What’s Your Character’s Status

Like many bookworms, I’m in the middle of two books at the moment. One Fifth Avenue by Candace Bushnell revolves around an apartment block in modern-day Manhattan. The Other Boleyn Girl by Philippa Gregory is set in the court of King Henry the Eighth. On the surface, these are two very different books. Yet in both books, the characters are preoccupied with raising their status at all costs.

 A character’s status has a huge impact on how they interact with others and it plays a vital role in shaping a story. Status refers to how confident and powerful a character feels inside themselves. Background, life circumstances and personality influences their status. Their status has nothing to do with their external circumstances. A king may constantly apologise for himself, while a roadsweeper sweeps the streets with his head held high.  

The idea of status was developed by Keith Johnstone in his book Impro. Though he was working in the realm of theatre, his ideas offer a rich source of material to writers who want to understand their characters better and make their character interactions sizzle.

In my creative writing classes, I do an exercise called The Superhero Scale, where I ask students to give their character a status number from one to 12. The higher the number, the higher status. The status they choose will show itself in their character’s body language and tone of voice. For example, low status characters, from 1-4, may shuffle, gaze at the ground and speak in a low voice, while high status characters are likely to strut, speak in a commanding tone and look you firmly in the eye. Then you have mid-status characters, whose behaviour is fairly normal.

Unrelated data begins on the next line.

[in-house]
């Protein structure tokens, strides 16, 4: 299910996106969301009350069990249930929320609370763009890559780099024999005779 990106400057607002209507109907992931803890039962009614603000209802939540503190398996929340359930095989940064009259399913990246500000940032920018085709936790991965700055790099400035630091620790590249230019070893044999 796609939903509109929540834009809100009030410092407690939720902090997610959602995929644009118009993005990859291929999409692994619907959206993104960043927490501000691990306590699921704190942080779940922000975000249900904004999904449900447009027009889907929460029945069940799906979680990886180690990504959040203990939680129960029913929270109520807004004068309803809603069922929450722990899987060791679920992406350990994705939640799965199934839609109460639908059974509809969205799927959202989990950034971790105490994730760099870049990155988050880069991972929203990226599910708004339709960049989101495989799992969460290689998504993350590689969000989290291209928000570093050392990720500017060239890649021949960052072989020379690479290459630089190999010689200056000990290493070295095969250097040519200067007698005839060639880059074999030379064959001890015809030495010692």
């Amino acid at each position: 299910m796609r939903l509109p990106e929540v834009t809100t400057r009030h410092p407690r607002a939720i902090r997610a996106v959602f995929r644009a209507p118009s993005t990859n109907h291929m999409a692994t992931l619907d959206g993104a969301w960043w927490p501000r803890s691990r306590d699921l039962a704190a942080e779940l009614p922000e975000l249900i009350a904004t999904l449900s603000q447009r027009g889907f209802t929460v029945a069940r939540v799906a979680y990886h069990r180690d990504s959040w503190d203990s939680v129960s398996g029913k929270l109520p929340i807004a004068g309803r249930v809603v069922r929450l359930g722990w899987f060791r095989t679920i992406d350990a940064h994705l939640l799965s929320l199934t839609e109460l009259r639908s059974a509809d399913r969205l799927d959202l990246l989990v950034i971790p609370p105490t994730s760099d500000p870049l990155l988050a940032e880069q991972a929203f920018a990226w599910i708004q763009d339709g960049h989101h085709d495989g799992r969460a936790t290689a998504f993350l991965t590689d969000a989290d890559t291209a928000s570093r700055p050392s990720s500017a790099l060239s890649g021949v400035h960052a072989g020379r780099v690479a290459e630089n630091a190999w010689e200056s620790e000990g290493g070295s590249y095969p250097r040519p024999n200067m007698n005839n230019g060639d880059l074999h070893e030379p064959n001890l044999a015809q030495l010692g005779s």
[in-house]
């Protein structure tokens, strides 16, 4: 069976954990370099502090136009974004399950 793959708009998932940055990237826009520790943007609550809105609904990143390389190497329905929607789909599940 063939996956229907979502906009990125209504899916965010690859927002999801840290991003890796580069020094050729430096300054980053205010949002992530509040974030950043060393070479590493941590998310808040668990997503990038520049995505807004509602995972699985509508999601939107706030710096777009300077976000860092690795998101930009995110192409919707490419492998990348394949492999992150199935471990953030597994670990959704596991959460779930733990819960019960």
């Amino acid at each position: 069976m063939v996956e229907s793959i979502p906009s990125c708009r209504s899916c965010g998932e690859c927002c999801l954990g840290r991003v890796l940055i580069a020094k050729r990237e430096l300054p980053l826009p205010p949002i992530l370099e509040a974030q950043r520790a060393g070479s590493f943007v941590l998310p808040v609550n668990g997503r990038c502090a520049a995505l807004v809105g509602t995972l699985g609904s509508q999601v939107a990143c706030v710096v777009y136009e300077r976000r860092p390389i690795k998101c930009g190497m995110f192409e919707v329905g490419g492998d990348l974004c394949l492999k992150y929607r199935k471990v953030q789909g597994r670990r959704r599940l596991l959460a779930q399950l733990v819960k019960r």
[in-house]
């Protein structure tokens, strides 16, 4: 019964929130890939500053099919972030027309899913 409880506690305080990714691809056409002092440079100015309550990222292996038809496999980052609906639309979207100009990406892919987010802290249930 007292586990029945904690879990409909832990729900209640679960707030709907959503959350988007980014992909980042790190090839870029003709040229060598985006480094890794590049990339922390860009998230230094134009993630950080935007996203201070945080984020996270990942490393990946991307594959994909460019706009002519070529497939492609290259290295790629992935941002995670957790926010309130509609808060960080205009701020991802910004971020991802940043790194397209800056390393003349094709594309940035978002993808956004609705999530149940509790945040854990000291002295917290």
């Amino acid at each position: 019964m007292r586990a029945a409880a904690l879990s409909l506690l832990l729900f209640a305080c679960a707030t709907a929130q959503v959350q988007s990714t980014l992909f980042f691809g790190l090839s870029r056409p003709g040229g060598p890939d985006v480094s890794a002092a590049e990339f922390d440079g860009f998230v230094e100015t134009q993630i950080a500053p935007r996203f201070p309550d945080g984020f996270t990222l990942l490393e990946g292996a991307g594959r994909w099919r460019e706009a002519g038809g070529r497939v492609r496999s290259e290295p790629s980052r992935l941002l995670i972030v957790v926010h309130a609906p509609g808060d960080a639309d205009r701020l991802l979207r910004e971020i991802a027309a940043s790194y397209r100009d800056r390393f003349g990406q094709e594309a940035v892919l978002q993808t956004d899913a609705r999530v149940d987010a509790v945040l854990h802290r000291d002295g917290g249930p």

Once you know your character’s status, even the simplest exchanges can be charged with meaning. That’s because characters are always involved in status tradeoffs. They may try to lower each others’ status in subtle ways, through one-upmandship and put-downs. For example:

          “I’m really loving War and Peace.”

          “Isn’t it marvellous? I must have read it five times now.”

Low-status characters are more likely to do this and they can be quite effective. They may decide not to speak, or to feign illness. The higher status characters can’t argue with them, so the low-status character can raise their status a few notches. Meanwhile, high-status characters may pretend to be low status to satisfy their own needs. For example.

          “I’m really loving War and Peace.”

          “I know. I especially like the pictures.”

If you feel your character interactions and conflict scenes lack spark, give your character a status number and think about how that status number shows through in their actions. You’ll be able to create scenes that crackle with emotion and compel the reader to read on.


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